In a tough economy, advertising dollars are typically the first to go. On the flip side, in a flourishing economy, advertising dollars seem to be readily available without needing much justification or proof that the advertising will pay off. Why is this?
Many advertisers have no methodology for measuring the effectiveness of their ad campaigns. In a flourishing economy, taking risks with a low probability for success is often encouraged in hopes of the big pay-off. In a tough economy, investing in anything (advertising, R&D, etc.) will require a great deal of scrutiny.
At SES NY in ’06 I attended an invite-only dinner with WebTrends with a group of about a dozen online marketers — some existing clients of WebTrends and some were potential clients they were wining and dining. One of the dinner guests I sat next to was Rex Briggs, co-author of What Sticks.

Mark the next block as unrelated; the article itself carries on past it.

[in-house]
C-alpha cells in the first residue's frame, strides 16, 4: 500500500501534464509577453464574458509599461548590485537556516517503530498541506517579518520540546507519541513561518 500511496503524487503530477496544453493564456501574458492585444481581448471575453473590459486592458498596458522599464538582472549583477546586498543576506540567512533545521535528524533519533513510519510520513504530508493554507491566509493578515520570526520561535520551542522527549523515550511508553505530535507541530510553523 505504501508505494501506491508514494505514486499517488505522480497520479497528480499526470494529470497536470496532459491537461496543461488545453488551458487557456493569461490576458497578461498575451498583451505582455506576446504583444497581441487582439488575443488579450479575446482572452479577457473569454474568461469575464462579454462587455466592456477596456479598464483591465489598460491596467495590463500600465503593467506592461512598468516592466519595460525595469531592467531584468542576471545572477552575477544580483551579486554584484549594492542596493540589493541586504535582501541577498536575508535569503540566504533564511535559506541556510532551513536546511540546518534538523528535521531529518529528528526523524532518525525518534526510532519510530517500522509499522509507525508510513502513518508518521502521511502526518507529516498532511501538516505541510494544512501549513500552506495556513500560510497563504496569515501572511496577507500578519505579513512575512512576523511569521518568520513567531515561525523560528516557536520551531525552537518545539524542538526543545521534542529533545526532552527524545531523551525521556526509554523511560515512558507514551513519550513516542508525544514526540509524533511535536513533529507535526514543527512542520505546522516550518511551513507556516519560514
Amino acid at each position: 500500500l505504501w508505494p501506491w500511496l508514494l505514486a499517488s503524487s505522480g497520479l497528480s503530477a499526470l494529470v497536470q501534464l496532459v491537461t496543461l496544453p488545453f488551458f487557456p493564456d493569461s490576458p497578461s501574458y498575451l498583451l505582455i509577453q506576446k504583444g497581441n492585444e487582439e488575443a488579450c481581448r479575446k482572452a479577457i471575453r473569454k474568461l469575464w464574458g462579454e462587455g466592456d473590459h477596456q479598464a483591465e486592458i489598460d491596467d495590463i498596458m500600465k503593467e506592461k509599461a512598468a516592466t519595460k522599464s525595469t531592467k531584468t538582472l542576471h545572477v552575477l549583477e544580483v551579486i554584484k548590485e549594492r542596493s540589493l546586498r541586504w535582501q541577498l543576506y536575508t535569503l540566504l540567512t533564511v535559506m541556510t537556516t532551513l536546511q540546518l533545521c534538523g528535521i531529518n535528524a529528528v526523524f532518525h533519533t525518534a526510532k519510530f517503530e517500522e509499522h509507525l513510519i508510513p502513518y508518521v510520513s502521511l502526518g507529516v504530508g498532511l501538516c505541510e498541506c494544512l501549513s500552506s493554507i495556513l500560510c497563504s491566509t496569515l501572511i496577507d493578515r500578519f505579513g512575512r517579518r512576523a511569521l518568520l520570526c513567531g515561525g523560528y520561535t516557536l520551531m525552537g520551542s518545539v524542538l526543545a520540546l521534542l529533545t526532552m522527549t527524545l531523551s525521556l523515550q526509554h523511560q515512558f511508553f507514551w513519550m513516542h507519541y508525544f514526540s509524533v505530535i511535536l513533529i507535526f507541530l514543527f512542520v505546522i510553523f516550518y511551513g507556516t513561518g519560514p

For anyone who thinks “advertising cannot be measured,” I would recommend reading this book. It covers concepts that online marketers should hold close to their hearts: Test, Learn, Deploy, Repeat. Many traditional marketers are used to deploying large budgets on print and TV advertising with no plan or budget to measure the effectiveness of the ad spend. They excel at developing the creative, but fail miserably when it comes to answering the simple question of “Did it work?”
In the online world, measuring ad spend becomes somewhat easier with the various tracking technologies (particularly if you sell online). If you can definitively prove how advertising positively impacts sales (directly or indirectly), then you’ll most likely see your ad budgets remain flat in a tough economy, but not entirely eliminated like some marketers are experiencing this year.